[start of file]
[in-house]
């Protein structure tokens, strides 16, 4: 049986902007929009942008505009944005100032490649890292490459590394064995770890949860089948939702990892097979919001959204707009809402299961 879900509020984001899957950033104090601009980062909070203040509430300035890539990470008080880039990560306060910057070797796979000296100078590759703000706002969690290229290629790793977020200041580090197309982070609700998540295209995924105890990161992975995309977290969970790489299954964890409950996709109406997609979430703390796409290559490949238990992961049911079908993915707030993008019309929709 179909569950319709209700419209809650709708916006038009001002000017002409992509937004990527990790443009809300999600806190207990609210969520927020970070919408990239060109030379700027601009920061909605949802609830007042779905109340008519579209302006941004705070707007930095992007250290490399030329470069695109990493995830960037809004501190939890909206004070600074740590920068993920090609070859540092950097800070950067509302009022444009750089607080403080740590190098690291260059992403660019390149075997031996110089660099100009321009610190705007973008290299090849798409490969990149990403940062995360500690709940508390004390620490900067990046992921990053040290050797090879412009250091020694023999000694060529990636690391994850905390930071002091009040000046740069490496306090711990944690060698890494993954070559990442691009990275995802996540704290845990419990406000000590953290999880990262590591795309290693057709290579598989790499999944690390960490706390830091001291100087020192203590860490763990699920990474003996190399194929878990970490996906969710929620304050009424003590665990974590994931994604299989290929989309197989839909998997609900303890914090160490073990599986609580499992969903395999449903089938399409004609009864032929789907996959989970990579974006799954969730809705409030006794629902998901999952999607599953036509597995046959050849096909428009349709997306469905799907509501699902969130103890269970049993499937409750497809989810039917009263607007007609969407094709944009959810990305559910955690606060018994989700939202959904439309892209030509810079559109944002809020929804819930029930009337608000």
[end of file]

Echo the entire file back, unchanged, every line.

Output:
[in-house]
């Protein structure tokens, strides 16, 4: 049986902007929009942008505009944005100032490649890292490459590394064995770890949860089948939702990892097979919001959204707009809402299961 879900509020984001899957950033104090601009980062909070203040509430300035890539990470008080880039990560306060910057070797796979000296100078590759703000706002969690290229290629790793977020200041580090197309982070609700998540295209995924105890990161992975995309977290969970790489299954964890409950996709109406997609979430703390796409290559490949238990992961049911079908993915707030993008019309929709 179909569950319709209700419209809650709708916006038009001002000017002409992509937004990527990790443009809300999600806190207990609210969520927020970070919408990239060109030379700027601009920061909605949802609830007042779905109340008519579209302006941004705070707007930095992007250290490399030329470069695109990493995830960037809004501190939890909206004070600074740590920068993920090609070859540092950097800070950067509302009022444009750089607080403080740590190098690291260059992403660019390149075997031996110089660099100009321009610190705007973008290299090849798409490969990149990403940062995360500690709940508390004390620490900067990046992921990053040290050797090879412009250091020694023999000694060529990636690391994850905390930071002091009040000046740069490496306090711990944690060698890494993954070559990442691009990275995802996540704290845990419990406000000590953290999880990262590591795309290693057709290579598989790499999944690390960490706390830091001291100087020192203590860490763990699920990474003996190399194929878990970490996906969710929620304050009424003590665990974590994931994604299989290929989309197989839909998997609900303890914090160490073990599986609580499992969903395999449903089938399409004609009864032929789907996959989970990579974006799954969730809705409030006794629902998901999952999607599953036509597995046959050849096909428009349709997306469905799907509501699902969130103890269970049993499937409750497809989810039917009263607007007609969407094709944009959810990305559910955690606060018994989700939202959904439309892209030509810079559109944002809020929804819930029930009337608000």